If wide light-receiving areas are set, this uncontrollable state can be avoided. In this case, however, the detection precision decreases. Even if, the observer rotates his/her head portion, and the positions of the eyes (viewpoint position) change, no reaction occurs, because the light-receiving elements cannot detect parts of the face.

In contrast to this, according to this embodiment, when the observer moves greatly, signals from the wide-area light-receiving elements act to avoid an uncontrollable state. At positions near the stable point, signals from the narrow-area light-receiving elements act to contribute to an increase in precision.

A viewpoint position can be detected more accurately by detecting the tip of the nose near the eyes. For this purpose, the number of light-receiving elements is not limited to four and may be increased as needed.

With the use of the above detection scheme of this embodiment, high-speed detection can be realized with a simple arrangement, and a viewpoint position can be detected with high precision in a wide area, as compared with detection based on image processing.

(Second Embodiment)

FIG. 8 is a perspective view showing the main part of a viewpoint position detection sensor 92 in the second embodiment of the present invention. This embodiment has the same arrangement as that of the first embodiment in FIG. 4 except that a high-directivity light-emitting diode 20 a and high-directivity light-receiving elements 22Ra, 22La, 23Ra, and 23La are used instead of the focusing lens and the condenser lenses.

Referring to FIG. 8, reference numeral 25 denotes a housing for a detection sensor 102. The light-emitting diode 20 a has a high directivity and serves as a light source for emitting light. The light-receiving elements 22Ra, 22La, 23Ra, and 23La have high directivities and serve to convert light beams into electrical signals. These light-receiving elements are fixed to the housing 25 through a mount member 25 a.

In this embodiment, each light-receiving element has directivity characteristics. The light-receiving elements 23La and 23Ra have high directivities to serve as narrow-area light-receiving elements, whereas the light-receiving elements 22La and 22Ra have low directivities to serve as wide-area light-receiving elements. The directivity directions and areas of the light-receiving elements 23La, 23Ra, 22La and 22Ra are set such that the light-receiving areas of the respective light-receiving elements become the areas to be described later.

FIG. 9 is a view for explaining the principle of detection in the second embodiment in FIG. 8. As in the first embodiment, an observer 93 is irradiated with a light beam from the light-emitting diode 20 a. FIG. 9 shows the light-emitting system and the light-receiving system in this case. The light reflected by the observer 93 irradiated with the light beam from the light-emitting diode 20 a is received by the light-receiving elements 22La, 22Ra, 23La, and 23Ra. The light-receiving areas in this case are set by selecting directivity characteristics for each light-receiving element and executing the same method as that shown in FIG. 5C, as in the first embodiment.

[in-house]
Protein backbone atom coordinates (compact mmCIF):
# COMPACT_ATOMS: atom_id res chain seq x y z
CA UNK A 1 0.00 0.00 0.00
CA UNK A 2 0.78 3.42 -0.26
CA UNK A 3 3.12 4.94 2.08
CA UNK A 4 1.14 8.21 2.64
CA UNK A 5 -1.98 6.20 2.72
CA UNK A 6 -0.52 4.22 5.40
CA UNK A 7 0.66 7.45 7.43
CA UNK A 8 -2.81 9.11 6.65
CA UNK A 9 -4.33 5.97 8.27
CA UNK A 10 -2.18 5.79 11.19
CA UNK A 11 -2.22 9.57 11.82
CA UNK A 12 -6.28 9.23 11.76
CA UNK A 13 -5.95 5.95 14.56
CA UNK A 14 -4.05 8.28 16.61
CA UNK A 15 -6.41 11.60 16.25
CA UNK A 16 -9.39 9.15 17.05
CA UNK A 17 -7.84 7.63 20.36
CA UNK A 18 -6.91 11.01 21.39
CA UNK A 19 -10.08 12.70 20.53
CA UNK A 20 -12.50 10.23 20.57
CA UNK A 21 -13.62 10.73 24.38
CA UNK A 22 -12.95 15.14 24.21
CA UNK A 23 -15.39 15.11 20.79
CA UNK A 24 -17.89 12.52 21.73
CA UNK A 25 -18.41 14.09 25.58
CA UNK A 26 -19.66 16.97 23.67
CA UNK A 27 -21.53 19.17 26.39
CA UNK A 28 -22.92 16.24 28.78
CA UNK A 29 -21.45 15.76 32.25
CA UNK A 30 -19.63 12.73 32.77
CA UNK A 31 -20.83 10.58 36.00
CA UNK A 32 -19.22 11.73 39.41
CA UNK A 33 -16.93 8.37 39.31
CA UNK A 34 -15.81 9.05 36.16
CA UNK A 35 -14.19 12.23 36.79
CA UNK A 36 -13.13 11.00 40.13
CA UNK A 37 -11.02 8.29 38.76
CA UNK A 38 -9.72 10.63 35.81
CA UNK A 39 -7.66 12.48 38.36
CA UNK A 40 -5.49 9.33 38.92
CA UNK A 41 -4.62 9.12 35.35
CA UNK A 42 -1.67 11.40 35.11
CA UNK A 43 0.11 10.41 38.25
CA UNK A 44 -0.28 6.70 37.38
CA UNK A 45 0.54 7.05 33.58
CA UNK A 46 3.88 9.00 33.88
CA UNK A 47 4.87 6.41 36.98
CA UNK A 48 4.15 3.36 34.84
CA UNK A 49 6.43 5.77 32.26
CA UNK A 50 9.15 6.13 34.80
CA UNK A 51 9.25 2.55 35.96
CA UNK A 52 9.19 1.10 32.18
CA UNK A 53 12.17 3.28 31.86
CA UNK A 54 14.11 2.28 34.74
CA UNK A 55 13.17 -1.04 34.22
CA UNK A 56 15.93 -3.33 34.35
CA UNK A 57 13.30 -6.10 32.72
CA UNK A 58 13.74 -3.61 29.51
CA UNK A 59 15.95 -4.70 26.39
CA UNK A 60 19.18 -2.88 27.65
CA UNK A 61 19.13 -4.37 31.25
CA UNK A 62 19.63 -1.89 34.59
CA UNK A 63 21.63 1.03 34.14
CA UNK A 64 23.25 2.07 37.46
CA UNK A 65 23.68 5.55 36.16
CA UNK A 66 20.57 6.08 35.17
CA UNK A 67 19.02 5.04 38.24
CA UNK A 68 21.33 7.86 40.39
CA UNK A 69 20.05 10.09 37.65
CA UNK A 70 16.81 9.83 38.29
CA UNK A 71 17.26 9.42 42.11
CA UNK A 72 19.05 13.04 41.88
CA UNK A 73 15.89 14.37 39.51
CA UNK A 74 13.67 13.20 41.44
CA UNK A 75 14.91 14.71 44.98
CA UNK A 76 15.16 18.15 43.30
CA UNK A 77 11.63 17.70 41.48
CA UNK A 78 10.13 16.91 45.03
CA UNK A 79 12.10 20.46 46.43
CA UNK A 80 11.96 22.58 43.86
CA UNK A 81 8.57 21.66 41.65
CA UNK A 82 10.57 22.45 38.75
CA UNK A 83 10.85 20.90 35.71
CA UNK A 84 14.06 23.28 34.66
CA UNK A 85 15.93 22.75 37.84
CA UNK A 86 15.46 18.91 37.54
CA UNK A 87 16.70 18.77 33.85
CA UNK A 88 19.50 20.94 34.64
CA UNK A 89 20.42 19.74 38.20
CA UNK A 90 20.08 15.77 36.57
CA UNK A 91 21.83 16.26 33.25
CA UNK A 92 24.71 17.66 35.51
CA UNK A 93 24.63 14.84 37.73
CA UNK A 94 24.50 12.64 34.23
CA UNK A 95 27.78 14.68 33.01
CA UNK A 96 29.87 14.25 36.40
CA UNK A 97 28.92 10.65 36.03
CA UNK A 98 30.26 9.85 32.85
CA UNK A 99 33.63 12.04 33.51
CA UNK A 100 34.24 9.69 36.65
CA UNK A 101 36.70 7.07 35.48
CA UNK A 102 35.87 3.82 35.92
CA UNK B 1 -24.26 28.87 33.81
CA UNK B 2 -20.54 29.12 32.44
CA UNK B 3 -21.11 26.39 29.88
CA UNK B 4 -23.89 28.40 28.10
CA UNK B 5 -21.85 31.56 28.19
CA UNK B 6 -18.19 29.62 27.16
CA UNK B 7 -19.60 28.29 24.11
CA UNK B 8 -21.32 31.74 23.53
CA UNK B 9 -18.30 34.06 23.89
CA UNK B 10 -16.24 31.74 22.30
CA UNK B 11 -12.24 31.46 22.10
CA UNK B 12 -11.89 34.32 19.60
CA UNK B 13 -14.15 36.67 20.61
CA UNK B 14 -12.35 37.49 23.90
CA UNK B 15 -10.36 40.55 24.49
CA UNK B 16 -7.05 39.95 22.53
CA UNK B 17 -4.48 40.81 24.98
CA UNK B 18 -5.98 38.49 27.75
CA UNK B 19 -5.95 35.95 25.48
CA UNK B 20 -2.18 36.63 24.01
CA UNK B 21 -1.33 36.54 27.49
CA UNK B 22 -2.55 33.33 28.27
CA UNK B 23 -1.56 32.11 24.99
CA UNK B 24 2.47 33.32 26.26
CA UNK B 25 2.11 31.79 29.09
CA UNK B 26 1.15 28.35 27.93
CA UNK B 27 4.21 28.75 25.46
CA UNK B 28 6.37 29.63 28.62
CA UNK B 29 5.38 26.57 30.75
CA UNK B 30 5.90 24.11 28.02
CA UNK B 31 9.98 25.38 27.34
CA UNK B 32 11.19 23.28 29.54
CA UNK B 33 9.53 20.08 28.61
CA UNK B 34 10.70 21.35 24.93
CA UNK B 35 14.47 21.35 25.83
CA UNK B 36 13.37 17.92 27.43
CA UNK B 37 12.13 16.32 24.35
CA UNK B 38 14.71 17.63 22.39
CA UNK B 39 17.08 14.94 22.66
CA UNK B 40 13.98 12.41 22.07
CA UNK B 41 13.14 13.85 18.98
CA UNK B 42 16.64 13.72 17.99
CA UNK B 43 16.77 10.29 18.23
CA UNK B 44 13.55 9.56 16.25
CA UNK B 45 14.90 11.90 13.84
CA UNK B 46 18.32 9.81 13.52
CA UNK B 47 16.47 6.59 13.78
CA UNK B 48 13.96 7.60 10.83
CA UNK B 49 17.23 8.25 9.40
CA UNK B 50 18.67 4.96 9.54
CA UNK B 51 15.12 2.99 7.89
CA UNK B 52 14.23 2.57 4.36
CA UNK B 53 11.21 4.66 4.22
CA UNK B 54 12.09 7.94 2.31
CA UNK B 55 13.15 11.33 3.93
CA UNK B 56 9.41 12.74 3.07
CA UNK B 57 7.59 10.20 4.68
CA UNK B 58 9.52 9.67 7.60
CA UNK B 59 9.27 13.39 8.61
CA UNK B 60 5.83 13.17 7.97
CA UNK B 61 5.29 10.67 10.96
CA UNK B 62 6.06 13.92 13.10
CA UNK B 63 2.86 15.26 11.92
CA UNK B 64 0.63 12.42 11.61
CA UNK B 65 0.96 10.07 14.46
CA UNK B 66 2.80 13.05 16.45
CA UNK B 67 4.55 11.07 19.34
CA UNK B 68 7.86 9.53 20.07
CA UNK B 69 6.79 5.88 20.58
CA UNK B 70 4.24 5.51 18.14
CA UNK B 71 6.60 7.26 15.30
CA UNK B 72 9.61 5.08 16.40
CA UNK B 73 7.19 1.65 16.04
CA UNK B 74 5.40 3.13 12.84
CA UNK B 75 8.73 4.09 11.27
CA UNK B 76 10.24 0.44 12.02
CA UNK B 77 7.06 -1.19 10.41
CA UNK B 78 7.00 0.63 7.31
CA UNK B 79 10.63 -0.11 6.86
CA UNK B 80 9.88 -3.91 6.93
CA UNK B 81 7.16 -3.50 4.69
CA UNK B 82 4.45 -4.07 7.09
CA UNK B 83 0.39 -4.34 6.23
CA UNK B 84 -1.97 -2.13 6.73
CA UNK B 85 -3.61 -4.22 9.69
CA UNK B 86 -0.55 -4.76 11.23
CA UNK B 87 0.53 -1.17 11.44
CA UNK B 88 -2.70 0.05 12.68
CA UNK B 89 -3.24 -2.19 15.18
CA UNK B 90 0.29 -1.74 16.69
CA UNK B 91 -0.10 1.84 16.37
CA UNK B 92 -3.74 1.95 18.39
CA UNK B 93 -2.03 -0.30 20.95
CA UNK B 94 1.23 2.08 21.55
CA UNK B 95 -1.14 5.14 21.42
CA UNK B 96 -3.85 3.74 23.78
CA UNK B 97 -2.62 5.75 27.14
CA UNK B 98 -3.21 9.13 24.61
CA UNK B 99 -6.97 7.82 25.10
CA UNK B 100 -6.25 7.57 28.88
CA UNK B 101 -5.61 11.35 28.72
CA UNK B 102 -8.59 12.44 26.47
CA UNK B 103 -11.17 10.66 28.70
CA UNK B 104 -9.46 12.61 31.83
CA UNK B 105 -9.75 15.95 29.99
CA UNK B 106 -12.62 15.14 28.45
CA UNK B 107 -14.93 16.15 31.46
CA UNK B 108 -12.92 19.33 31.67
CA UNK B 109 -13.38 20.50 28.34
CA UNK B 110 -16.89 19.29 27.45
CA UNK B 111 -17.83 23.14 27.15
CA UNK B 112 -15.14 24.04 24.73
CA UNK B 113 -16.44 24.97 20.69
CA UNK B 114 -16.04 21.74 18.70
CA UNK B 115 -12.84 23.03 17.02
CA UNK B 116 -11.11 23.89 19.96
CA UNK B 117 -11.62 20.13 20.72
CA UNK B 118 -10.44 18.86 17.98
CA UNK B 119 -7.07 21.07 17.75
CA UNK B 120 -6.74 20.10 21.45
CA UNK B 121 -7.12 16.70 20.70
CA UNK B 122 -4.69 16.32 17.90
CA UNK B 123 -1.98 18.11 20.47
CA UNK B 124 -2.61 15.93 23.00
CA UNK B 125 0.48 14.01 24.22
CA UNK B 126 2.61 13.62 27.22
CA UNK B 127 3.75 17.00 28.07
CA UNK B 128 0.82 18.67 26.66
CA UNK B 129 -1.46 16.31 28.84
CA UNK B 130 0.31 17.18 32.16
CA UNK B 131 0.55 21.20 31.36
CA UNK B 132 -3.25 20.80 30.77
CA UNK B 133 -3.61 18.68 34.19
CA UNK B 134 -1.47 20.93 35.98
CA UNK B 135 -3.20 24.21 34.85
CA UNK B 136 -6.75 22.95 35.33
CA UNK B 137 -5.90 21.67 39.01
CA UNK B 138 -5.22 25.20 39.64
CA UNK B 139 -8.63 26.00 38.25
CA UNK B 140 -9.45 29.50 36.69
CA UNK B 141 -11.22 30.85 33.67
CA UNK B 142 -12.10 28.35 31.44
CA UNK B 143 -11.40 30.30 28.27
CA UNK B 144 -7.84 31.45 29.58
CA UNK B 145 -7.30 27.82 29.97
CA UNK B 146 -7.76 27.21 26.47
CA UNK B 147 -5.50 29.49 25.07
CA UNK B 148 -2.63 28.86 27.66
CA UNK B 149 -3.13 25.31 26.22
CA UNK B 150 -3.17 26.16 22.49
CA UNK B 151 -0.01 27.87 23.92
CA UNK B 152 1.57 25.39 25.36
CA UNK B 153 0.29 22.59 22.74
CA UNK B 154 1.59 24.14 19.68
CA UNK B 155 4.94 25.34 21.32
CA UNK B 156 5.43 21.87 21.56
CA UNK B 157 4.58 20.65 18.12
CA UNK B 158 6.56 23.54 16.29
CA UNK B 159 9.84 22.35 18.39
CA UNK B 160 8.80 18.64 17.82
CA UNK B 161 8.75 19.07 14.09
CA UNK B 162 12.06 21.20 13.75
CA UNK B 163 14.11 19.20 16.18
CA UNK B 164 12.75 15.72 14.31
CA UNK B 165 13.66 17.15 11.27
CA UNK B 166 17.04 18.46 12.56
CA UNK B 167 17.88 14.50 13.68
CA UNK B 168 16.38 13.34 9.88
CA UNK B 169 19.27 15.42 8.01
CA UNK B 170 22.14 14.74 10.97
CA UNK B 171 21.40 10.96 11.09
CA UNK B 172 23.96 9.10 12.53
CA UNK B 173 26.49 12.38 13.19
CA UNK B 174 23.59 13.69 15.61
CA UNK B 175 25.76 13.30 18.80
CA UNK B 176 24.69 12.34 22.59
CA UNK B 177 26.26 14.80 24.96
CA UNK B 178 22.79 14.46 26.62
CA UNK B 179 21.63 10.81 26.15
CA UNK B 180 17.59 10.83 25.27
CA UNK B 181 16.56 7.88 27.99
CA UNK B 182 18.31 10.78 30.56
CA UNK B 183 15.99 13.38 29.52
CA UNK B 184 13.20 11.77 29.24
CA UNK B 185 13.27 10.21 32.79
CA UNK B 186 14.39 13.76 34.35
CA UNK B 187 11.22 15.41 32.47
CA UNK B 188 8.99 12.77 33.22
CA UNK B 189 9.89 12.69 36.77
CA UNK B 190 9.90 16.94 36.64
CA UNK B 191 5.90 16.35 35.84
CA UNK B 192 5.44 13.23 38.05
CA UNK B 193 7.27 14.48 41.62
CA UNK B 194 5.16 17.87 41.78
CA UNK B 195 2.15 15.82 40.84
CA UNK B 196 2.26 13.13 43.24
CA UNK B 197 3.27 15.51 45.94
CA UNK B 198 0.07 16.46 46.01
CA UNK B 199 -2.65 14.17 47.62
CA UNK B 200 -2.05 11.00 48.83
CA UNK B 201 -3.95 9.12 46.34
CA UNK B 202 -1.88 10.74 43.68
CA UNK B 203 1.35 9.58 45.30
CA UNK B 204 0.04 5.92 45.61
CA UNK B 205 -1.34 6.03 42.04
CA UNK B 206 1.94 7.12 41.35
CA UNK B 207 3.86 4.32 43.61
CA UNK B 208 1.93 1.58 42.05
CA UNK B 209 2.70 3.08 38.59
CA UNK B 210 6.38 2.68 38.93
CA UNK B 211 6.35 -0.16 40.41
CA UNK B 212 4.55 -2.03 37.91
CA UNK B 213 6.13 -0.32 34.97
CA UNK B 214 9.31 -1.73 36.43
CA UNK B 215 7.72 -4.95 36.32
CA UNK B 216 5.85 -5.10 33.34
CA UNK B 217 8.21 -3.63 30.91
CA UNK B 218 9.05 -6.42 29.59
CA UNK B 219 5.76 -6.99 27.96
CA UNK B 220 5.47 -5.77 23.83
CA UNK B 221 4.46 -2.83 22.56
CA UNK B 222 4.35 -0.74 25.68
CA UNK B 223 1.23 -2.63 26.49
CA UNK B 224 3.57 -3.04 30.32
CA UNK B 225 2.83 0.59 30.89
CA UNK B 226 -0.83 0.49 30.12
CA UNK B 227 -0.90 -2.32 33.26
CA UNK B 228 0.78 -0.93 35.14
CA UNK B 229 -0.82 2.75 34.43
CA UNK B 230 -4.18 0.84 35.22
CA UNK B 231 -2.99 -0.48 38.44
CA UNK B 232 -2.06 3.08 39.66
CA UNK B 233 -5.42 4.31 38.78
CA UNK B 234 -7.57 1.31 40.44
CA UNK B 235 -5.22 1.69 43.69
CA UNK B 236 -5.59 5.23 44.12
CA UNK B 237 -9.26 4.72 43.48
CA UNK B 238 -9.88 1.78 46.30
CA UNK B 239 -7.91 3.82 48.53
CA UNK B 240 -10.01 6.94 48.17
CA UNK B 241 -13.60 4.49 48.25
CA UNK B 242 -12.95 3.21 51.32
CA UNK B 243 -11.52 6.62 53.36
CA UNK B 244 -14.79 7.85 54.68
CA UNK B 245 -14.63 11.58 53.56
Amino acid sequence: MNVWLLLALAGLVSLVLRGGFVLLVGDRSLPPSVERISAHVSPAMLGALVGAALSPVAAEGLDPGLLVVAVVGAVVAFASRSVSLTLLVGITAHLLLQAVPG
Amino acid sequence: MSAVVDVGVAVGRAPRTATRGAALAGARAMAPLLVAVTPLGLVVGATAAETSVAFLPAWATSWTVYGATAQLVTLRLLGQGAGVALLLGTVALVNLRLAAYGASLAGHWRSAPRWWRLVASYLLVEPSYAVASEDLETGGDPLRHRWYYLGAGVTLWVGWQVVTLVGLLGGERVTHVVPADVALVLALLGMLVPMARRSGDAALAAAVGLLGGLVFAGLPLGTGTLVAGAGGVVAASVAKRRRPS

FIG. 10 shows a modification of the second embodiment, in which the light-receiving elements 22Ra, 22La, 23Ra, and 23La having directivities are arranged such that their optical axes become parallel to each other. In the first and second embodiments described above, as shown in FIGS. 5A and 9, the optical axes of the pairs of right and left light-receiving elements cross each other.

In this arrangement, when the distance (observation distance) between the observer and the display changes, the distances between the light-receiving areas of the right and left light-receiving elements change. As a result, the position detection precision changes depending on the observation distance. In this embodiment, although the light-receiving areas of the respective light-receiving elements change, the distances between the light-receiving areas undergo no change, thereby eliminating this drawback. The flow of processing is the same as that in the first embodiment. With the arrangement of this embodiment, the detection sensor can be simplified.

(Third Embodiment)

FIG. 11 is a perspective view showing the main part of a viewpoint position detection sensor 92 in the third embodiment of the present invention. This embodiment has the same arrangement as that of the first embodiment except that a light-shielding plate 71 having a wide-area slit 72 and a narrow-area slit 73 is used instead of the focusing lens and the condenser lenses.

Referring to FIG. 11, reference numeral 25 denotes a housing for a detection sensor; and 20, a light-emitting diode (LED) serving as a light source for emitting light. The light-shielding plate 71 has the wide-area light-receiving slit 72 and the narrow-area light-receiving slit 73 and is fixed to the housing 25. Reference numerals 22R, 22L, 23R, and 23L denote light-receiving elements for converting light beams into electrical signals.

The light-receiving elements used in this embodiment have no or low directivities as in the first embodiment. The light-receiving elements 22R, 22L, 23R, and 23L are fixed to the housing 25 through a mount member 25 a. The shapes of the slits 72 and 73 and the distances between the light-receiving elements 22L, 22R, 23L, and 23R are set such that the light-receiving areas of the respective light-receiving elements become the areas to be described later.

The above arrangement can widen the light-receiving areas in the up-and-down direction while maintaining the high position detection precision in the right-and-left direction. High control performance can also be ensured for the movement of the face of the observer in the up-and-down direction.